The Professional Advisory
- Is it Time to Move?
- Staging A Dental Practice
- The High Cost of Dying
- Patients - Attract and Retain
- Should I Stay or Should I Go?
- Is There a Buyer for Every Practice?
- Good, Better, Best - The Market has Spoken
- Buying Time
- Patients, Patience, Patients
- A Real Patient
- Why Do a Practice Valuation? I'm not Selling
- Irrational Exuberance or The New Normal?
- Do dental equipment and dental technology affect a practice value?
- Finding and Being a Mentor
- Bigger is Better
- Daves Top Ten List for Buyers (Vendors should read this too!)
- How Well Do You Know Your Practice?
- What will happen to dental practice Values in the next 10 years?
- Your Premises Lease is an Important Asset
- What are Associates Thinking?
- There is Life Outside the GTA
- When Is the Right Time to Sell My Dental Practice?
- Mergers are a Viable Option
- Is Your Associate an Asset or a Liability?
- Has your Practice Facility Kept Up With Your Billings?
- The 100 per cent of Gross Myth
- The Past, The Present and The Future
- Caveat Emptor
- Overpaid Long Term Staff
- Selling your Practice in Stages
- A Potential Pitfall of Selling Shares
- Value in Your Practice Through Balance
- Only Trusted Staff Can Defraud You
- To Own or Not to Own Practice Real Estate? That is the Question.
- Coping With A Large Patient Base
- Successful Dental Practice Transitions
- Taking Care of Business
- The Investing Dentist Phenomenon
- Two areas to focus upon that could negatively impact the value of your practice
- Organize your Debt in Order to Sell your Practice
- Having a Better Team
- How Do I Prepare My Practice For Sale
- How Do I Prepare My Practice For Sale? Part 3
- How Do I Prepare My Practice For Sale? Part 2
- How Do I Prepare My Practice For Sale? Part 1
- Advice to My Son or Daughter Graduating from Dental School
- Transition - What to Expect
- Discussion on Digital X-Rays
- Partnerships and Shotguns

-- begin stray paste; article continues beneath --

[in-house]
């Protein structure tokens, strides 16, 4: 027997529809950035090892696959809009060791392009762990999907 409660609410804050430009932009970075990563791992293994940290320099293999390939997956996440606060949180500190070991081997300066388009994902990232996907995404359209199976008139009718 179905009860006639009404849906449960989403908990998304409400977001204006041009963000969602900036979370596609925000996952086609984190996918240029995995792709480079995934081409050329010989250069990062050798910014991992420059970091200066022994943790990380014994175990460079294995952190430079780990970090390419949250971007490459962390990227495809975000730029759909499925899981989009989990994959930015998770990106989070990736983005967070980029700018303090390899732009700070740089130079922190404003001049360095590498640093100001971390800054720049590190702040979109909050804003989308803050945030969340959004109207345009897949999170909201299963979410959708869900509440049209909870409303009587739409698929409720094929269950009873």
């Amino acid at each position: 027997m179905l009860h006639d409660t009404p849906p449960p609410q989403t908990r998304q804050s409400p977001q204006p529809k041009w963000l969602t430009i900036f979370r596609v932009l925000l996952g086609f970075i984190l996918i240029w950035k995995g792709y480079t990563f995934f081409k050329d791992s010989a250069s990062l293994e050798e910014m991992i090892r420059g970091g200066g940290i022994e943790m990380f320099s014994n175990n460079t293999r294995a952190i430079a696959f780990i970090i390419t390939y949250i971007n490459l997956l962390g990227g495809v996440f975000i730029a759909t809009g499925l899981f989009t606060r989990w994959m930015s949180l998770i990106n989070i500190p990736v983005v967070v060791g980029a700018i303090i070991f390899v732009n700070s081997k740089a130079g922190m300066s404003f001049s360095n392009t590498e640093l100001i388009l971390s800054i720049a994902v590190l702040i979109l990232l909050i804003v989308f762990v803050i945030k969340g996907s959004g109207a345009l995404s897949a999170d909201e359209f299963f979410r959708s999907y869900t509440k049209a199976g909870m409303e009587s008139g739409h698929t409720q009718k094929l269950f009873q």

- Strategic Planning - How to Get Started
- Calling All Vendors - Practices have Gone Up in Value
- Purchasers: Expect to Pay More for a Practice because of Lower Professional Corporation Tax Rates
- Matrimonial Practice Valuations
- Purchaser's Guide to Affording a Practice
- Location Improvements Throughout Your Career
- Small Practice Valuations
- Partnerships – The Best and The Worst
- Changing Location When the Opportunity Comes Along
- Visual Presentation of Your Practice
- Presentation of Charts
- Your Premises Lease Can Be Your Worst Enemy
- How to Select an Appraiser for Your Practice
- How Are Your Billing Ratios?
- It Pays to Invest in Your Tangible Assets
- The Importance of Separate Financial Statements
- Five Time Frame Levels to Sell a Practice
- 12 Suggestions to Safeguard Computer Data
- How to Buy a Visible Practice
- Why is there a shortage of good practices today?
- The Importance of Equipment in the Purchase of a Practice
- The Balanced Practice
- Will My Practice Be Saleable in The Future?
- Buyer Be Aware
- Excess Profit - The Second Key
- Patients and Profits are the Keys
- Plan Ahead
A Potential Pitfall of Selling Shares
We are often approached by dentists who have decided to sell their practice – now. They figure their affairs are in order as they incorporated a number of years ago and they wish to sell shares to keep their taxes to a minimum from the sale.
Let us say that their practice is worth $750,000. I look at their balance sheet and notice that they have investments located in their practice valued at $1,000,000. This is a problem!
There is a tax provision for professional corporations that limits non-practice assets to less than 50 per cent of the value of the practice including the investments. The example above would be in contravention of that tax provision and the dentist would not be permitted to participate in the $750,000 no tax situation with the sale of shares. This is called the 50 per cent rule. The dentist would have to clear out the investments from the practice two years prior to the sale of the shares of the practice.
It is a nice plan to leave profit from the practice, in the practice, with only a 16.5 per cent tax rate of the professional corporation. But keep your accountant informed as to when you intend to sell your practice so that the accountant can have you come on side regarding the 50 per cent rule. Also, there is a 90 per cent rule whereby non-practice assets must be under 10 per cent of the sale on the date of sale.
We are currently working with three dentists who are in contravention of the 50 per cent rule. They have all decided to not sell shares and pay the taxes from an asset sale of their practice but will draw out the investment money in the future when their tax rate is lower.
In summary, keep your accountant informed about your sale intentions so that he or she can work with you to avoid paying more taxed than would otherwise be necessary.
Graham Tuck, H.B.A., C.A. is the broker of record for Professional Practice Sales Ltd., which specializes in the valuation and sales of dental practices. He can be reached at (905) 472-6000-or 1-888-777-8825 or email at:firstname.lastname@example.org